Exxon Mobil’s chemical plants and refineries along the Gulf Coast also are implementing hurricane safety plans, but they are operating normally.
Shell also is ready to ensure gas stations are resupplied as coast residents fill up before evacuating. He said Louisiana stations in New Orleans, Baton Rouge and Lafayette have seen “extraordinary demand” with a few stations running out of gas, but they’re being restocked as quickly as the network will allow. And lessons learned from lengthy power outages after hurricanes Katrina and Rita hit three years ago prompted Shell to install emergency backup generators at all terminals that supply Gulf Coast gasoline stations so they can restock without disruption when needed.
“We feel very comfortable with where we are,” Sexton said.
Most companies, including Shell, contract with helicopter companies to ferry workers to and from platforms. Chevron stands out in that it owns its own fleet and employs its own pilots. And massive evacuations like the ones under way in the Gulf keep helicopters flying, but Glaviano said Shell hasn’t felt any bottlenecks. The company has 10 helicopters dedicated solely to Shell all the time, and Monday exercised its right to first call for seven more.
UPDATED 12:30 p.m.: Bloomberg reports Valero’s refineries are slowing production along the Gulf Coast at St. Charles, La., Port Arthur, Texas City and Houston. The company has not slowed output at its two Corpus Christi plants, spokesman Bill Day said.
Service stations in parts of Louisiana are closing as evacuation orders are issued, said the company, which will decide soon whether to close certain refineries.
UPDATED 11:18 a.m.: Bloomberg reports the Louisiana Offshore Oil Port, the nation’s largest oil import terminal located off the central Louisiana coast, shut down at 9:30 a.m. and staff are getting out.
Spokeswoman Barbara Hestermann said shipments to refineries are continuing from its 53 million barrels of storage located onshore, however, according to Bloomberg.
Hurricane Gustav muscled up into a Category 3 storm overnight remains headed down the throat of the bulk of oil and gas production in the central and east-central parts of the Gulf of Mexico. Operators that started bringing workers to shore earlier this week are shutting in production and fully evacuating installations by today or tomorrow.
BP, a major Gulf player, said today it is shutting in all its Gulf production before evacuating all workers by noon. The London-based oil giant has several installations in the storm’s current projected path, including Atlantis, a new platform about 150 miles south of New Orleans that started producing in December, and Thunder Horse, the biggest platform in the world, that just started pumping from a single well in June after three years of delays.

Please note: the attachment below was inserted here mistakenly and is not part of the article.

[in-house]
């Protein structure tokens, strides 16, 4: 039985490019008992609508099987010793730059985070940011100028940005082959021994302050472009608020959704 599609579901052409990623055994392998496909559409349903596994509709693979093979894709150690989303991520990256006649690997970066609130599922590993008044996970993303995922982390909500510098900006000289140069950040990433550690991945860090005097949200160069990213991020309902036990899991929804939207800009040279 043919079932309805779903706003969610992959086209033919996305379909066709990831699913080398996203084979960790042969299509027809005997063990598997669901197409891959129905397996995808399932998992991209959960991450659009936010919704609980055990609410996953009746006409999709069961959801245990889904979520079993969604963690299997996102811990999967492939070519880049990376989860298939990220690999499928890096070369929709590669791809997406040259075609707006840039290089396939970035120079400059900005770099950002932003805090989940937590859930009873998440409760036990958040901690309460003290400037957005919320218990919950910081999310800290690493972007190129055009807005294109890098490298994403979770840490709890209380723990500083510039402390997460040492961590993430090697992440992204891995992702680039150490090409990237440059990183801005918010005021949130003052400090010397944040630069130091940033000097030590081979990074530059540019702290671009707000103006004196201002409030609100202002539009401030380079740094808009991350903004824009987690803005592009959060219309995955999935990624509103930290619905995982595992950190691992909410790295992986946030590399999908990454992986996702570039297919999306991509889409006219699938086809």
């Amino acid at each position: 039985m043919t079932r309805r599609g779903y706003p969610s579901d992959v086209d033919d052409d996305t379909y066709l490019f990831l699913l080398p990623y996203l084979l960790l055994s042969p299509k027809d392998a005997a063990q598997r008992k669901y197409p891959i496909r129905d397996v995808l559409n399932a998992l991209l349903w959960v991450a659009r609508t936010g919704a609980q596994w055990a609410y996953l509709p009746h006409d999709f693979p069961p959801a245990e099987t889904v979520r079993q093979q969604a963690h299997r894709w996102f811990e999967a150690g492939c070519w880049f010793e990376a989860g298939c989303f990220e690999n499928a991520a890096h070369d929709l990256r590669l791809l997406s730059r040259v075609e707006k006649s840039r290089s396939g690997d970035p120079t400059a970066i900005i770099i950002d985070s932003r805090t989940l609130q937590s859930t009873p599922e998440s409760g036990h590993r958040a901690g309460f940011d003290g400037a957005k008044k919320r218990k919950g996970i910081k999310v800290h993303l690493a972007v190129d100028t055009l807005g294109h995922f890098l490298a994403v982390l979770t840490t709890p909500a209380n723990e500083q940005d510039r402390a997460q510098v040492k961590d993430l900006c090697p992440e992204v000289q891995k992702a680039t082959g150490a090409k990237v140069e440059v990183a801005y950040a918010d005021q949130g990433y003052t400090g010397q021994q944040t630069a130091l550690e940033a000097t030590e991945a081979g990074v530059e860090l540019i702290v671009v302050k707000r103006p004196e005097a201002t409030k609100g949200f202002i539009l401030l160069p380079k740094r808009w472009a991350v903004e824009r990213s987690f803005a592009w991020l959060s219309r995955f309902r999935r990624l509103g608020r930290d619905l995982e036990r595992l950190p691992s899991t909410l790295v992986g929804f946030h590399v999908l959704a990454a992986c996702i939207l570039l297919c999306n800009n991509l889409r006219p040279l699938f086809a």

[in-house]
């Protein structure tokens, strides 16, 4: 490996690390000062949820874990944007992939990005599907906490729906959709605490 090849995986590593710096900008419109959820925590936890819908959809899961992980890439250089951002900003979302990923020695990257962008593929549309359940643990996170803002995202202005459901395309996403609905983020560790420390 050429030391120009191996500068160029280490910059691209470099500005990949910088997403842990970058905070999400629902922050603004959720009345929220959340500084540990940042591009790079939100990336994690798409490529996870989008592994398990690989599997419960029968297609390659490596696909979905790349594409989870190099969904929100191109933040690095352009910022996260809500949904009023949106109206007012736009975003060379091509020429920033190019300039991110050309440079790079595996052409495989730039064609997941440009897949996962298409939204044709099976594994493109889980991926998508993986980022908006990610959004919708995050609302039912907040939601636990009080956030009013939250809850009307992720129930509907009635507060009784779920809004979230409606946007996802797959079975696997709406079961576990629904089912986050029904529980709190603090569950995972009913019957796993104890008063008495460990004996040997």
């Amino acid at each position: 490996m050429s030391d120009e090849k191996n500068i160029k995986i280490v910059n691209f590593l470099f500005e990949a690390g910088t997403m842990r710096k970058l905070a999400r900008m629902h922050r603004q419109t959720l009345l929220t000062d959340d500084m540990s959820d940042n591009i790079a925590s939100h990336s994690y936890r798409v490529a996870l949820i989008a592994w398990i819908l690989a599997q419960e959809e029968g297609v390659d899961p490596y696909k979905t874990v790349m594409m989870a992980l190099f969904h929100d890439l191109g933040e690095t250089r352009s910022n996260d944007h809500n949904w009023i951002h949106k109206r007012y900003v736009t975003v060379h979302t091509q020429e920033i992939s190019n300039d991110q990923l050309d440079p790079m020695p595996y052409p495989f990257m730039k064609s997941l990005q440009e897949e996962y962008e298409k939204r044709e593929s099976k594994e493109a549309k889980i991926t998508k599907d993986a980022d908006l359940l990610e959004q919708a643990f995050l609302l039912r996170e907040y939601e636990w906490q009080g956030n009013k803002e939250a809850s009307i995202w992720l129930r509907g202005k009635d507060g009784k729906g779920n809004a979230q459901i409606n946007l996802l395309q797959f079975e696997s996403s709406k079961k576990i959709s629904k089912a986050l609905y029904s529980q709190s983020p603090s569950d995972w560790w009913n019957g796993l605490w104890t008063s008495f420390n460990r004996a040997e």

A ballast system failure left Thunder Horse listing 20 degrees after Hurricane Dennis blew through the Gulf in July 2005, and a year later a critical piece of equipment on the seabed sprung a leak, forcing the company to haul it and three others ashore for repairs. Gustav will be the first major storm to head for the $5 billion behemoth 150 miles southeast of New Orleans since it underwent intricate repairs and started the lengthy commissioning process.
Royal Dutch Shell, also a major Gulf player, said today that it aims to finish evacuating all workers and shutting in production as well. Shell also has several platforms in Gustav’s path, and last year just finished extensive repairs to a drilling rig on its Mars installation that was destroyed by Hurricane Katrina.
And Marathon Oil also said today that it has cleared all workers off of two small platforms less than 100 miles from the Louisiana coastline and shut in production at its Lobster platform. Production at the second platform has been shut since July for mechanical issues.
Other companies, including Chevron, Exxon Mobil and Anadarko Petroleum were making similar preparations today. Anadarko operates the Independence Hub, the deepest platform in the world in 8,000 feet of water 185 miles southeast of New Orleans that produces 1 billion cubic feet of gas per day, expects to finish all evacuations and shut-ins by tomorrow.